POINT REYES STATION — Another dead whale washed ashore in Northern California, the 12th carcass that has appeared in the past few months and marks a higher-than-normal number of deaths but not a record.
The dozen whales have been found along nearly 300 miles of coastline and are of different species and various ages. In a typical year, one or two gray whales wash ashore, said Frances Gulland, the senior scientist for the Marine Mammal Center.
The most recent animal appeared Tuesday on a beach along the Point Reyes National Seashore, officials said. It's badly decomposed and headless, making identifying the species and its age difficult, said Mary Jane Schramm, spokeswoman for the Gulf of the Farallones National Marine Sanctuary.
"(The condition) suggests it could be a killer whale attack," she said.
Scientists are trying to determine if there is a connection between the beached whales, The San Francisco Chronicle reported (http://bit.ly/1Bp1F2A ). They are considering factors such as environmental changes, food distribution, shipping and predator behavior.
"We are seeing them coming from so many different species and various causes of death," Schramm said. "One of the reasons we are seeing such a cluster at one time is we have very strong winds that have been blowing consistently that are washing things onto shore."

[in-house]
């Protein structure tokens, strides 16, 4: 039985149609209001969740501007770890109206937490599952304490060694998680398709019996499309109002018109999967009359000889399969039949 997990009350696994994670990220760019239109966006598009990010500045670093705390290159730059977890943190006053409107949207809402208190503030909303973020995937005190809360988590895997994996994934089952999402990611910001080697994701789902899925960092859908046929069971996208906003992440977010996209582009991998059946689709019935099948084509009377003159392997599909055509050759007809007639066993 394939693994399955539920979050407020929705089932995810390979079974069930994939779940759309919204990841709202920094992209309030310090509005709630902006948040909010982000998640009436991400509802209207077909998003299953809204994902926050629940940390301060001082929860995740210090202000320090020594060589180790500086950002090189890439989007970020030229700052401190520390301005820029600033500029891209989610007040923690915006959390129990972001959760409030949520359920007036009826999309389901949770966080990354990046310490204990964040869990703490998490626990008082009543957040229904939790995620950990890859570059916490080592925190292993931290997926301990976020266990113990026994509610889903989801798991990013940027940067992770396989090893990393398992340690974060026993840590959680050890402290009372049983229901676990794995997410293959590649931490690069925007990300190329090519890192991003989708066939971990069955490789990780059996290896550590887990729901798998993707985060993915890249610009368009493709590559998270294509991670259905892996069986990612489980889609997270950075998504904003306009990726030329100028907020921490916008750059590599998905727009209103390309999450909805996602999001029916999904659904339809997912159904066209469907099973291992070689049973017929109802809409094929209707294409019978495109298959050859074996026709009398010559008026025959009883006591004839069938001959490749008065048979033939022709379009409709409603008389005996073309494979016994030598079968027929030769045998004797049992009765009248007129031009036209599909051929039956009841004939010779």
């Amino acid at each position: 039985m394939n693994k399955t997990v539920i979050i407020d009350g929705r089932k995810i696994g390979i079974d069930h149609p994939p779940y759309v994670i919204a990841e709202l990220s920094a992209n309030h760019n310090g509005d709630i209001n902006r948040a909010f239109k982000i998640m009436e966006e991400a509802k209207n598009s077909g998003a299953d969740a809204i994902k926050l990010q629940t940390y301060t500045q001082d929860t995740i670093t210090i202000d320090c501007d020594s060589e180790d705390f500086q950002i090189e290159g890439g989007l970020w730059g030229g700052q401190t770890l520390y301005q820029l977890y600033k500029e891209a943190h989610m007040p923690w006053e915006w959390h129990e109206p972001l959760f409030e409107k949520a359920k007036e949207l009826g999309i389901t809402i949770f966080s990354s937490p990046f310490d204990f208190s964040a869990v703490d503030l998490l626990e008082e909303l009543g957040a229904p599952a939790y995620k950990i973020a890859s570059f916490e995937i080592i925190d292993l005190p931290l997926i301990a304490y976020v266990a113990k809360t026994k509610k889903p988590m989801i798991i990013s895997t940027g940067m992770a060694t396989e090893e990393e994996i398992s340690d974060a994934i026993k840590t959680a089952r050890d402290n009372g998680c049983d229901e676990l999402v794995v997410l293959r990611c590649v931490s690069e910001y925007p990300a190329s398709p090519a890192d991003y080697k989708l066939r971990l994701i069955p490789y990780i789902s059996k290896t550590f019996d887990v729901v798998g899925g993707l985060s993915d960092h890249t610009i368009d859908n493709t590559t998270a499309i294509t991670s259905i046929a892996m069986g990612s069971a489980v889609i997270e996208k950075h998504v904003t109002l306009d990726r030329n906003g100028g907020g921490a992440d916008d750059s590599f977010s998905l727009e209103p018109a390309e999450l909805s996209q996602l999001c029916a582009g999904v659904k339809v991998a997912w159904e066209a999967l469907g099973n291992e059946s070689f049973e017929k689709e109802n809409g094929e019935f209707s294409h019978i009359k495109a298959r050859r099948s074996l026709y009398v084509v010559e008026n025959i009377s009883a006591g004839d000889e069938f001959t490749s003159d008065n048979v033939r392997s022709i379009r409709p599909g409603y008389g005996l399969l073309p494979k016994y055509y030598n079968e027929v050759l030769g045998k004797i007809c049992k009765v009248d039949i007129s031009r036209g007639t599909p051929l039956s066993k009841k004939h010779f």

Scientists say the deaths could be part of the annual gray whale migration from Mexico to Alaska, the newspaper reported.
At least one of the whales showed evidence of being hit by a ship. Two others were missing limbs, which indicates they got tangled in fishing gear or attacked by killer whales.
The latest beached whale appeared a few days after a 28-foot juvenile gray whale washed up on the Sonoma County coast. Last week, a gray whale carcass appeared in Half Moon Bay as officials buried a sperm whale and a humpback whale.
In April, two gray whales got beached in Santa Cruz County, a killer whale was found near Fort Bragg and a gray whale washed up in Monterey County.
Many of the dead were gray whales, but they were so badly decomposed that researchers have not been able to determine how they died, Gulland said.
The last large increase in whale deaths was in 1999 and 2000, when 40 dead gray whales were found on beaches in the Bay Area, she said.
Before that die-off, there were 26,600 gray whales nationwide, according to estimates by the National Marine Mammal Laboratory in Seattle.
Information from: San Francisco Chronicle, http://www.sfgate.com